And, suddenly, the NRA’s “good guy with a gun” is the one who ends up dead.

Monday, July 4, 2016

MORE EFFING PROGRESS

"Nobody knows how much better I'm going to get.
So ask me how much better I got"
- Michael Ring

I've been watching the Olympic trials on TV this week. It got me dreaming about being an Olympian. I came close in 1996. Not close to being an Olympian, but close to Olympians. In the spring before the Atlanta Olympics the torch was making a publicity tour across North America on its way to its home at the Olympic Stadium. I stumbled across its root in a local newspaper and saw that the flame would be spending a night in Rockefeller Center and then during a live ceremony on the today show would travel down Broadway to the Staten Island ferry. At the time, I worked a block from Broadway in Greenwich Village and didn't really have to be at work until 11 AM. So I woke up early and took the train to the Today Show set. In a corny kind of ceremony they transferred the flame to some torches and some minor celebrities got to take turns jogging with the downtown. I jogged alongside keeping enough distance from the flame so that it's security staff didn't think I was a strange threat. I got to work all sweaty from jogging in the fog but people said I had a glow to me. I guess, as an atheist, I came as close as I ever would get to something that was holy to me. Kind of like Moses in the myth about the Commandments.

I would be just outside the frame of this photograph

In 2004, some of the trials in cycling for the Paralympics were held in Prospect Park. I got to run multiple loops of the park while some pretty badass disabled athletes were going for glory. Some cyclists who were vision impaired were teamed up on a tandem bike with someone who could see better. There were also some athletes with balance problems who were racing tricycles around the park. So yesterday, on a crazy lark I looked at the internets to see what it would take it to become a Paralympian. You all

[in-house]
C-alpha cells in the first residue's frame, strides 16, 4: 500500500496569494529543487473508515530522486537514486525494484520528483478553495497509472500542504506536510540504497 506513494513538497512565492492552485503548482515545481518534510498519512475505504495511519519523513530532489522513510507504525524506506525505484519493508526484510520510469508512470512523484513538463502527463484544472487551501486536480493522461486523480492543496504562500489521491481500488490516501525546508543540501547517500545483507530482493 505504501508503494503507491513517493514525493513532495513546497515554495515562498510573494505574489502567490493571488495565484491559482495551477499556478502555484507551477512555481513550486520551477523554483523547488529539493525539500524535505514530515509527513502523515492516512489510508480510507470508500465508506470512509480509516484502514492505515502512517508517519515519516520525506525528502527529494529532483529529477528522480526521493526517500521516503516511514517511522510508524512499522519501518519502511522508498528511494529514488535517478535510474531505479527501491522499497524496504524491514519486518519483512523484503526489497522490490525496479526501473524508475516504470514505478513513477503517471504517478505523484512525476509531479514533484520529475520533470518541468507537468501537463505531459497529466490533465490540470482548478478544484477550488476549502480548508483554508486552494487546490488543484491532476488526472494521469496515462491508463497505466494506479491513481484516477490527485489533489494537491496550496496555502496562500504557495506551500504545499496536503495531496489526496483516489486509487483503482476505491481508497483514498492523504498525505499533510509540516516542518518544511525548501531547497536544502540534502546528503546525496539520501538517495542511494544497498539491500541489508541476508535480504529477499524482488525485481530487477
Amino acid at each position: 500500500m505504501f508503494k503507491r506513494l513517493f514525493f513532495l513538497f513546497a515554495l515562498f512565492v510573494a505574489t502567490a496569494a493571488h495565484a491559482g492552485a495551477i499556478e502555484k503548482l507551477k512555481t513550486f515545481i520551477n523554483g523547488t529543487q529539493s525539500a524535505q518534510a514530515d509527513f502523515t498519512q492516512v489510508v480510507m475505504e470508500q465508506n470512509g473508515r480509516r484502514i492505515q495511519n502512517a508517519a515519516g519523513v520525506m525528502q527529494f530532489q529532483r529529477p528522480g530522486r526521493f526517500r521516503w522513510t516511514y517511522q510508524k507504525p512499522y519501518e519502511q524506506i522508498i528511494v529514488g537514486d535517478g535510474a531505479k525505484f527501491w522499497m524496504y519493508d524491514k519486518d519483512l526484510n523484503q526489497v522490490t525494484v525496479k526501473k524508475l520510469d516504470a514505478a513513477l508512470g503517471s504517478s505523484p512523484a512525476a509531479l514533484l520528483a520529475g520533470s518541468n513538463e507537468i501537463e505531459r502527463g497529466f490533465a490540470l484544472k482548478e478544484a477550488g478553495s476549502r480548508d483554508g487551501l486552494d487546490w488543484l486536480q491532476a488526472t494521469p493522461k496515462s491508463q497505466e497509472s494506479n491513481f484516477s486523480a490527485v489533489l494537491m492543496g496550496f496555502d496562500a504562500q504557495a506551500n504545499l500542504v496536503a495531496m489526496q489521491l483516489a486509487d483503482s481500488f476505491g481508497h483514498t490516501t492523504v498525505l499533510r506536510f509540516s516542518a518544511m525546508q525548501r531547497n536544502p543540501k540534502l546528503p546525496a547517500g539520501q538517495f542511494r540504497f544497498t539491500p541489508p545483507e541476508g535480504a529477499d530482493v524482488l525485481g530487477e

There are basically two reasons why I will not become a Paralympian. First, the disability criteria are quite specific. I would have to have a lack of legs, not just a lack of motor work nerves going to the feet. But basically the rest of me would have to be Olympic material. That's not me, nor is it a goal. The parts of me that work are just trying to be mediocre again.

But last Wednesday, I went back to physical therapy. They knew my goal was that I wanted to get rid of my ankle foot orthotics. They have helped me walk, walk further and faster than most of the tourists taking up space and time square. But they don't let me run, they keep my toes from dragging but they also keep me from pushing off my toes on each step. So my new physical therapist put me on a treadmill. Slight incline comfortable walking speed. Two minutes on one minute rest. After seven repetitions of that he had me take off the orthotics to see what it was like to walk without them. I felt great and I loved what he said to me, to paraphrase"I don't want to jinx anything, but those orthotics don't really improve your walking very much. We'll get some specialists in here, we might build you new ones or maybe wean you off of them."